As a nonprofit, the dance studio has a number of areas that can cause stress for the director. First, as a nonprofit, you rely a great deal on funding sources from a wide variety of entities. These sources range from government grants to donations from within the community at large. Depending upon the success of your outreach each year, your ability to run the studio smoothly could be in jeopardy.
As Smith discusses in Raising the barre: The geographic, financial, and economic trends of nonprofit dance companies: A study, another way to fund sources is by utilizing online donations through Crowdfunding or GoFundMe. “You can expand your reach well beyond the local community and get your message out for others to see,” (Smith 23). SVRDC uses business advertisements and sponsorships to generate extra money. On their website they have a fundraising page where they have a direct link for donations. They have a site called Goodsearch set up, where you can shop at various stores and part of the proceeds go directly to the nonprofit. SVRDC has its dancers fundraise with a chocolate and charm bracelet fundraiser.
The costs are relatively high for dance nonprofits as you are paying for the performance space/theater, dancers and choreographers just to name a few. Barrio‐Tellado cites Brooks in her journal stating that, “labor costs per product unit continue to rise over time, leading to an inevitable gap with potential revenue and, therefore, to the possible financial collapse of arts companies,” (Barrio‐Tellado). Dance companies tend to go under due to the fact that their revenue does not equal nor exceed their costs. Dance nonprofits tend to have larger costs so making sure revenue is met is crucial. For dance companies this revenue is typically generated through ticket sales and refreshments. I was able to look at numerical data to see the budget of small and large dance companies’ and how they manage their revenue streams through fundraising.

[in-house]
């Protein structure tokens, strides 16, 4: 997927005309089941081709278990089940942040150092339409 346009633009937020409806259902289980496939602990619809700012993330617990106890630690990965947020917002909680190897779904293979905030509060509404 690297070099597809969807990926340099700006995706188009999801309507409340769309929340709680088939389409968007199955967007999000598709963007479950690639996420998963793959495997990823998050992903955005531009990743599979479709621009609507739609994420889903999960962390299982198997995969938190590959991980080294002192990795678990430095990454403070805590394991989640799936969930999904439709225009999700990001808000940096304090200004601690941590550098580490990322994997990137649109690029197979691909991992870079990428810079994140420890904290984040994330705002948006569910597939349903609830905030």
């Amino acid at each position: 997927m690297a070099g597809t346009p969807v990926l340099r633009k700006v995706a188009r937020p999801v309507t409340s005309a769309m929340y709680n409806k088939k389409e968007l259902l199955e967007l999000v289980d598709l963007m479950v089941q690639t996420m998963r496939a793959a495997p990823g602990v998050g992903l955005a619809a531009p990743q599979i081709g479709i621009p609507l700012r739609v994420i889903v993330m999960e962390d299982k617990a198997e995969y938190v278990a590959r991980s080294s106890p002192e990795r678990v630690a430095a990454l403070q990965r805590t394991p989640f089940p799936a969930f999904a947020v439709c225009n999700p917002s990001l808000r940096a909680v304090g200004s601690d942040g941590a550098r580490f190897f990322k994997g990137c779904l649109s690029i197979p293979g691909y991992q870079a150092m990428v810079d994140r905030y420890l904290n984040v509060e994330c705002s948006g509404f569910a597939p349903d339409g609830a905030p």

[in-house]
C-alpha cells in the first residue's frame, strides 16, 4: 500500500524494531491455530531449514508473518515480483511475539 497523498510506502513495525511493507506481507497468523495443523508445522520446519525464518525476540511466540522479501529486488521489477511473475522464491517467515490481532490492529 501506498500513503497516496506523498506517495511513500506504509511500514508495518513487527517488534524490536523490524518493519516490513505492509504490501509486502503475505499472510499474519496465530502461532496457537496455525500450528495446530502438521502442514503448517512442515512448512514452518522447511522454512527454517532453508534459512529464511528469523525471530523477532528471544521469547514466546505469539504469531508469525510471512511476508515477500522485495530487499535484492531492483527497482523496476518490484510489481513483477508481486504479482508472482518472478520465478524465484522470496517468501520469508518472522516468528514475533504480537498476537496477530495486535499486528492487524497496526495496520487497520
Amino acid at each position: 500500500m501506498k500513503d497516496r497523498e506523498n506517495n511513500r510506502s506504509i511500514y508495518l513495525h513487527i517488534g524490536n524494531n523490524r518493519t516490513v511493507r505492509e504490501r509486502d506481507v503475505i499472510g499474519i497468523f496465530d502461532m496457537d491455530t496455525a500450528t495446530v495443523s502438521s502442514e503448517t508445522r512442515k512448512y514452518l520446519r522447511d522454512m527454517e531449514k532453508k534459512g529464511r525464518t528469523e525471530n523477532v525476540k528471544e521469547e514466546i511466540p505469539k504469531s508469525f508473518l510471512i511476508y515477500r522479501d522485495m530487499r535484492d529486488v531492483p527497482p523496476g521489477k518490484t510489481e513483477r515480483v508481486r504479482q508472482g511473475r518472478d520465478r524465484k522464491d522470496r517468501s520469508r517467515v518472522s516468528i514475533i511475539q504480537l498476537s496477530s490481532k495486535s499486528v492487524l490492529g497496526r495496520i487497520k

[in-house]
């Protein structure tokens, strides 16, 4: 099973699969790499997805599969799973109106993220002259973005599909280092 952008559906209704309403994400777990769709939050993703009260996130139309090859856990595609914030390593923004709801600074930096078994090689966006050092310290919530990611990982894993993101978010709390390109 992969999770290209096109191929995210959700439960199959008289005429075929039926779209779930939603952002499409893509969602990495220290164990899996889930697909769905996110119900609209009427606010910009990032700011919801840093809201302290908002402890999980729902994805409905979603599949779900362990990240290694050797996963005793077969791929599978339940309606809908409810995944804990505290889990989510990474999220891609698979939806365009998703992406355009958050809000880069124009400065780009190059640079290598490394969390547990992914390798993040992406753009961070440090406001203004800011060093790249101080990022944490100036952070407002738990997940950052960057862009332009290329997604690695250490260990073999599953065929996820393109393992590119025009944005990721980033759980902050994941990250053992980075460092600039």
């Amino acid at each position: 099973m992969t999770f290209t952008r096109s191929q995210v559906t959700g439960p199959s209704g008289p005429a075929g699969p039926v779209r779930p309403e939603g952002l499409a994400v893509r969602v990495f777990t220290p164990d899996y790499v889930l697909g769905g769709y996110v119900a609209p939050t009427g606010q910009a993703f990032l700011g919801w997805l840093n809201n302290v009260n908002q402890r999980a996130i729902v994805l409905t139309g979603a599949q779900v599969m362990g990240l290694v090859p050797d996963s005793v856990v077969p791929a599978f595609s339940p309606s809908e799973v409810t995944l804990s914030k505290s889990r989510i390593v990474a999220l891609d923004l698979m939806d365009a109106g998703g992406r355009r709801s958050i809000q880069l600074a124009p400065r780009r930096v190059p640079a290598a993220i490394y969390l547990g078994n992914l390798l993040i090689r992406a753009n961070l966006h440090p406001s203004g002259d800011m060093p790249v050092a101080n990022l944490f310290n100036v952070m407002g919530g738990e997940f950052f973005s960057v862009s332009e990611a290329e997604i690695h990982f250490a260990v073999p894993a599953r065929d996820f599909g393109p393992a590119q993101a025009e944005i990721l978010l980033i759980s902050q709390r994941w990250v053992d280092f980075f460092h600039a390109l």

For my portfolio I wanted to take a deeper look into dance organizations specifically in Pennsylvania. This is due to my involvement in the arts in this geography as well as the location of my potential job market. In this dataset I was able to find 27 dance organizations in the state of PA. In figure 4 I included information on the city and name of each organization in order for me to recognize those I have seen perform. Philadelphia has a strong performing arts scene and I was curious to see if the net income of dance organizations in PA are greater in the city compared to the suburb ones. I was correct in this hypothesis as Pennsylvania Ballet located in Philadelphia makes the most net income out of all 27 organizations, representing the maximum value of $1.4 million. The other two dance organizations in Philly made about $300,000 in income which were the next two highest values in my data. Looking at how long these companies have been around, I was intrigued how BalletX, the organization with the second largest net-income value has only been around for eighteen years compared to Pennsylvania Ballet which has been around for 56 years. BalletX is already so successful in less than half the amount of time PA Ballet has been around. I am impressed initially due to the fact that this is a smaller dance company and can attest as a fellow audience member that their work is truly professional and unique.
Smith, T. M., Nichols, B., Ott, J., & Ball, D. (2003). Raising the barre: The geographic, financial, and economic trends of nonprofit dance companies: A study. Washington, D.C.: National Endowment for the Arts.
Barrio‐Tellado, M. J., Herrero‐Prieto, L. C., & Murray, C. (2020). Audience success or art for art’s sake ? Efficiency evaluation of dance companies in the United States. Nonprofit Management and Leadership, 31(1), 129-152. doi:10.1002/nml.21411.